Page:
Join the Jewish Week and UJA-Federation of New York tomorrow, 12:30 pm, for a conversation with A.B. Yehoshua, one of Israel’s finest novelists, and Stuart Schoffman, the translator of Yehoshua’s new novel, “The Tunnel.” Moderated by Sandee Brawarsky, culture editor of The Jewish Week. Free to UJA donors, $18 for new donors. Register here.
For a preview, read Brawarsky’s interview with Yehoshua and Schoffman here.
An angry Orthodox Jewish mob gathered outside the Brooklyn home of an Orthodox journalist Sunday night after police arrested Heshy Tischler, the man who led protests against Covid-19 restrictions there last week, for inciting a previous riot.
The NYPD announced Sunday night that it had taken Tischler into custody and that he had been charged with “inciting to riot and unlawful imprisonment in connection with an assault of a journalist.” Late Sunday, following Tischler’s arrest, crowds formed outside the Borough Park apartment building of Jacob Kornbluh, a reporter for Jewish Insider, calling him a “traitor.” Last Wednesday, at a protest instigated by Tischler, Kornbluh had been surrounded and beaten by a similar mob.
Tischler, a talk radio host and flamboyant local activist, has emerged as a leader for those in Borough Park who feel that Orthodox Jewish communities are being unfairly singled out in the city’s pandemic response.
Two major Jewish umbrella groups and over 450 rabbis issued statements condemning the sometimes violent protests over Covid-19 restrictions by Orthodox Jews in Brooklyn.
The New York Board of Rabbis and the Jewish Community Relations Council of New York issued statements before the weekend criticizing the protests and urging people to follow public health advice. Rabbis from across the religious spectrum signed on to a statement by the liberal New York Jewish Agenda backing measures by New York Gov. Andrew Cuomo and New York City Mayor Bill de Blasio to contain the coronavirus pandemic.
Related: On Friday, a federal district judge rejected a lawsuit by Agudath Israel of America seeking to blocking Cuomo’s executive order, saying similar restrictions earlier in the pandemic demonstrated that the damage claimed by the suit was not “irreparable.”
Perspective: Rabbi Jeremy Rosen, of the the Persian Jewish Center of Manhattan, asserts in an essay that in Israel and America, “Certain sections of the Charedi world have got away for too long with [their] defensive isolationism.”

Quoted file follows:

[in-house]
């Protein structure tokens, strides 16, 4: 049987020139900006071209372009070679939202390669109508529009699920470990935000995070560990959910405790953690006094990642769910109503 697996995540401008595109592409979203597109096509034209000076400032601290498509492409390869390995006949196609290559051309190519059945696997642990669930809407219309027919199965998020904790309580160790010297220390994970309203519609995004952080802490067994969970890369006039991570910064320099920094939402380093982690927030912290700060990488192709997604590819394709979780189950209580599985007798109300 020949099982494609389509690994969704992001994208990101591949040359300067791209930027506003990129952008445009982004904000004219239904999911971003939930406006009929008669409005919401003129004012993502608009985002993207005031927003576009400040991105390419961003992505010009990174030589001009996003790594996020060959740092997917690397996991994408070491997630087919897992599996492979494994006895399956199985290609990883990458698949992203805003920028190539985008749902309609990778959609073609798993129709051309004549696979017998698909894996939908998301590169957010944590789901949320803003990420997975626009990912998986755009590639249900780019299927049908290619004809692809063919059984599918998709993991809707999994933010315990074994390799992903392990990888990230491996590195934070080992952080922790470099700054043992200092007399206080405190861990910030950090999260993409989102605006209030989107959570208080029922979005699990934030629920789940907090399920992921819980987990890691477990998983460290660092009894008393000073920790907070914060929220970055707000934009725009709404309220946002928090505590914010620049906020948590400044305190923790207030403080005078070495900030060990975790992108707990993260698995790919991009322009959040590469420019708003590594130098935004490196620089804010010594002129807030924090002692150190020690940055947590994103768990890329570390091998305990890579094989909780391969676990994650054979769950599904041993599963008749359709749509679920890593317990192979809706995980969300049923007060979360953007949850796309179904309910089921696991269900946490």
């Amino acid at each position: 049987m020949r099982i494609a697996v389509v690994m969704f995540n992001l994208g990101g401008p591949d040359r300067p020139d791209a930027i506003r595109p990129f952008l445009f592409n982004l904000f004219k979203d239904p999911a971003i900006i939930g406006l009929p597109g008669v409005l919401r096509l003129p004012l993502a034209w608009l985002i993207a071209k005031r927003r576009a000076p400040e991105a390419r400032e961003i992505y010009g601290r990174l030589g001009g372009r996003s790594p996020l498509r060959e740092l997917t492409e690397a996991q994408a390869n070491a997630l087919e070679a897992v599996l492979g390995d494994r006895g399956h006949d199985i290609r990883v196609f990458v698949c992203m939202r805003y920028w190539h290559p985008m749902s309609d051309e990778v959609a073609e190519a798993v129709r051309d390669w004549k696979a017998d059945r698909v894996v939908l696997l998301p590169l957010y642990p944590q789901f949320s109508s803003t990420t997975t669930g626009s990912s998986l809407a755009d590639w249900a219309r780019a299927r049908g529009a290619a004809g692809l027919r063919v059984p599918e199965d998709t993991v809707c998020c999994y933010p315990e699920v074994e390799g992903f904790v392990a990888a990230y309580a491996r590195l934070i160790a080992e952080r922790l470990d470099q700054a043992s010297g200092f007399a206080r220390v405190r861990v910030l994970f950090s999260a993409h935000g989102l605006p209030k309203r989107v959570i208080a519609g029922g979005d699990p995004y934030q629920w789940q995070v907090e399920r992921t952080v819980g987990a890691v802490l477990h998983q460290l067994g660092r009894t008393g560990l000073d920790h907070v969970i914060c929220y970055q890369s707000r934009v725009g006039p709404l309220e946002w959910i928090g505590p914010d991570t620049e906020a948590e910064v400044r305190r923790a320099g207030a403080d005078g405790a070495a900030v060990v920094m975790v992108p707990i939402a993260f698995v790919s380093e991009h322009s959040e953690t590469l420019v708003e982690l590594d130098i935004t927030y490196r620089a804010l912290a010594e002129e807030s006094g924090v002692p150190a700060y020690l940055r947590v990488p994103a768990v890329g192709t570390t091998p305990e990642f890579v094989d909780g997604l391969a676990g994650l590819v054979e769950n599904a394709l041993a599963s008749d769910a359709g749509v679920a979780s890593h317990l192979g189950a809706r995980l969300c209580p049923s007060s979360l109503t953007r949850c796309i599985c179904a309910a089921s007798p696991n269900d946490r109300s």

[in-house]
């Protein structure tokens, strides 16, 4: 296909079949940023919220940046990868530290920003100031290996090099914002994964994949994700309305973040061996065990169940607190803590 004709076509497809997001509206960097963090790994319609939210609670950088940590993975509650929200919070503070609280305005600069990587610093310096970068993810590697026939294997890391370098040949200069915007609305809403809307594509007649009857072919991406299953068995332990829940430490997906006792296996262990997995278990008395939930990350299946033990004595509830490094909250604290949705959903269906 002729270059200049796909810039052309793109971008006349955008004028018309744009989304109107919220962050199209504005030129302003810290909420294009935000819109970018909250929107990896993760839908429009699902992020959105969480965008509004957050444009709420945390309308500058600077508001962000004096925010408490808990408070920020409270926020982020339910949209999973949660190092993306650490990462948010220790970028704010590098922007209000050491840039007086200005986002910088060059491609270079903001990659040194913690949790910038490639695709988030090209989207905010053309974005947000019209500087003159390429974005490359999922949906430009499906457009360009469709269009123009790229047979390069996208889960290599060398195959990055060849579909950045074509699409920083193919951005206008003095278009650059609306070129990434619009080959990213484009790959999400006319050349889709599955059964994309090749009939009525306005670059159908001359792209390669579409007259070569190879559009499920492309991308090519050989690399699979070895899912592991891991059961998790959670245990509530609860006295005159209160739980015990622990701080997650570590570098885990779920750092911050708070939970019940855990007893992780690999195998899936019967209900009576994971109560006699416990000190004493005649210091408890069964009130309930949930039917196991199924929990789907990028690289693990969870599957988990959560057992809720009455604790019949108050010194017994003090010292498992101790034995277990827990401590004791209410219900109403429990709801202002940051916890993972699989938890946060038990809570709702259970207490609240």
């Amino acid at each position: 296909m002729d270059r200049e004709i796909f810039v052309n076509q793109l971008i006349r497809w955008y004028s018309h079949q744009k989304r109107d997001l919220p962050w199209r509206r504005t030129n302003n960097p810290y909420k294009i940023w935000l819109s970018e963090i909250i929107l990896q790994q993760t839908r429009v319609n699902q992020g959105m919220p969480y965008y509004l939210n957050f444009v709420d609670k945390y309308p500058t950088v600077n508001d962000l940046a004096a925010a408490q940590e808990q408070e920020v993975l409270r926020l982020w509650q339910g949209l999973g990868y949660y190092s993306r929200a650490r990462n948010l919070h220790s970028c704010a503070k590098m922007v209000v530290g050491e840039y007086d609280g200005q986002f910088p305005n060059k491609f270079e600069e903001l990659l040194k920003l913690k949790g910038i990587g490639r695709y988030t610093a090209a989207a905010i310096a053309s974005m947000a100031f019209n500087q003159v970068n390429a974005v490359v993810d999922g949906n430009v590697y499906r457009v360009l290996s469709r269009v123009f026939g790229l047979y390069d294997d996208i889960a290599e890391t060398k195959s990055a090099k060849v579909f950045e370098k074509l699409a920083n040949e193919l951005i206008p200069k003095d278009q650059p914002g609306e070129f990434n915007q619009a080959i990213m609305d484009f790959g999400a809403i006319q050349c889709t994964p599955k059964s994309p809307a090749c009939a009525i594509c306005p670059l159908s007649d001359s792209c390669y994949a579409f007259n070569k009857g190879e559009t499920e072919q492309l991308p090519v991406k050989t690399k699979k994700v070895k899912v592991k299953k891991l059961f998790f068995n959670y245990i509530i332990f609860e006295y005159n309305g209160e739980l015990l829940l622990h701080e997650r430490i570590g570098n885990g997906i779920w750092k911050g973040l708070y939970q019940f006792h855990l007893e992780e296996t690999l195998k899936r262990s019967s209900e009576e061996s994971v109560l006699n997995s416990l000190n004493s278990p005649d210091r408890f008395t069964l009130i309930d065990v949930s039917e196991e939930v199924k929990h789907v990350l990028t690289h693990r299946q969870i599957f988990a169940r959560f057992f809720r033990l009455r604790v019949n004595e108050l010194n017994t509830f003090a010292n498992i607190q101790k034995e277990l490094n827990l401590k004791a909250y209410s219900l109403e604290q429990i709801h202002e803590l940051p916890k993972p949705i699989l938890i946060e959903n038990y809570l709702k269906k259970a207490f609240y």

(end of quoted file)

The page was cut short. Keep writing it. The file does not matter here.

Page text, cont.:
Tens of thousands of Israelis demonstrated against Prime Minister Benjamin Netanyahu in hundreds of sites across Israel on Saturday night, renewing a movement that had been halted by a sharp second wave of the coronavirus.
The protesters decried Netanyahu’s botched coronavirus pandemic response, his handling of the economy and his alleged involvement in multiple corruption scandals. Hundreds were able to gather in Tel Aviv, including many in Rabin Square and Habima Square.
Meanwhile: Israel’s health ministry will recommend a four-month plan to exit the current Covid-19 lockdown. The exit strategy will involve nine stages that will likely take until February 2021, Israel’s Channel 12 reported on Saturday.
Perspective: A resident of Kiryat Yearim, a small charedi Orthodox town 15 minutes outside of Jerusalem, writes how her neighbors contained the Covid-19 outbreak by taking it seriously.
Comedian Billy Crystal and Republican activist Bill Kristol joined in an ad this week endorsing Joe Biden.
The 30-second Jewish Democratic Council of America ad will feature online in swing states where Jewish voters could make the difference. Crystal notes he is a Democrat, Kristol says he remains a Republican.
Rep. Max Rose, the Staten Island Democrat, and his Republican challenger, Nicole Malliotakis, have been attacking Mayor de Blasio in a series of campaign ads.
In one of New York City’s only swing districts, Rose, who is Jewish and an Army veteran, is playing to the center after flipping the district in 2018. Malliotakis, who was first elected to the state Assembly in 2010, is backed by President Trump, but she hasn’t always supported him.
The Daily News breaks down the race here.
Paul R. Milgrom, a Jewish American, shared with Robert B. Wilson the Nobel Prize in economics on Monday.
Milgrom, originally from Detroit, and Wilson were cited for “improvements to auction theory and inventions of new auction formats.”
The Israeli actress Gal Gadot will star in a blockbuster film about the Egyptian queen Cleopatra.
The Israeli star will work on the film alongside “Wonder Woman” director Patty Jenkins, Deadline first reported. The announcement led to gripes on social media that an Arab actress should have been cast as the 1st century BCE Egyptian queen, although others pointed out that Cleopatra traced her family origins to Macedonian Greece.
American Friends of Combatants for Peace presents Nizar Farsakh, a member of the Palestinian negotiating team advising senior Palestinian leaders, and Galia Golan, PhD, a leading Israeli peace activist and scholar, for a webinar discussing “The Israel-UAE-Bahrain Deal: How Will It Impact Israel, Palestine and the American Elections?” 1:00 pm.
Commonpoint Queens presents literary critic Adam Kirsch in an exploration of the response of Jews to the profound changes of the 20th century. From Franz Kafka to Philip Roth, Primo Levi to Yehuda Amichai to Tony Kushner, Kirsch — a writer for The New Yorker and Tablet — argues that during this transformative period, literature offered Jews a new way to think about what it means to be Jewish in the modern world. This virtual event is part of the Cultural Arts & Jewish Heritage Speaker Series. Cost is $8 member / $10 non-member. Register here. 12:00 pm.